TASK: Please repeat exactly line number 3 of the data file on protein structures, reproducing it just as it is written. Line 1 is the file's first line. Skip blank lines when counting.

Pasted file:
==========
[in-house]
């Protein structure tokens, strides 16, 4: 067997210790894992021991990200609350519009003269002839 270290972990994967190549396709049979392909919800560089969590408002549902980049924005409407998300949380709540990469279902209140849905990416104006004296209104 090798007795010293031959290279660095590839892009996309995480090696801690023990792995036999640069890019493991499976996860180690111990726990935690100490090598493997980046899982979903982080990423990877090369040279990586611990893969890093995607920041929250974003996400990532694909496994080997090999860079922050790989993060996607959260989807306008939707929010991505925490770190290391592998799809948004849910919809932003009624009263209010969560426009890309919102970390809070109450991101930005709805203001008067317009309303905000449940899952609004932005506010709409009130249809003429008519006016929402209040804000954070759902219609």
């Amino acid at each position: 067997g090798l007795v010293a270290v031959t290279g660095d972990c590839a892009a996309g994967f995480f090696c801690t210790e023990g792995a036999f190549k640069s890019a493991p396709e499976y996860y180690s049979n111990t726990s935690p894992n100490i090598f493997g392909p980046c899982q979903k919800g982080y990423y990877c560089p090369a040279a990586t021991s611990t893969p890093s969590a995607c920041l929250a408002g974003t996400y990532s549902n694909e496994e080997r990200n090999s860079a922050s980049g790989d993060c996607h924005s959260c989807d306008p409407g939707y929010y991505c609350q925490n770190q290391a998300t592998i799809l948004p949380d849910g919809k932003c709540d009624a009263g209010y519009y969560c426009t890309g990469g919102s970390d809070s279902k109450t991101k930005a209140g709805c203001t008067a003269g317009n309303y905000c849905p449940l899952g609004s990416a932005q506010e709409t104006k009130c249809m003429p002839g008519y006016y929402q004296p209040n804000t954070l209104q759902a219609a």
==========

């Amino acid at each position: 067997g090798l007795v010293a270290v031959t290279g660095d972990c590839a892009a996309g994967f995480f090696c801690t210790e023990g792995a036999f190549k640069s890019a493991p396709e499976y996860y180690s049979n111990t726990s935690p894992n100490i090598f493997g392909p980046c899982q979903k919800g982080y990423y990877c560089p090369a040279a990586t021991s611990t893969p890093s969590a995607c920041l929250a408002g974003t996400y990532s549902n694909e496994e080997r990200n090999s860079a922050s980049g790989d993060c996607h924005s959260c989807d306008p409407g939707y929010y991505c609350q925490n770190q290391a998300t592998i799809l948004p949380d849910g919809k932003c709540d009624a009263g209010y519009y969560c426009t890309g990469g919102s970390d809070s279902k109450t991101k930005a209140g709805c203001t008067a003269g317009n309303y905000c849905p449940l899952g609004s990416a932005q506010e709409t104006k009130c249809m003429p002839g008519y006016y929402q004296p209040n804000t954070l209104q759902a219609a």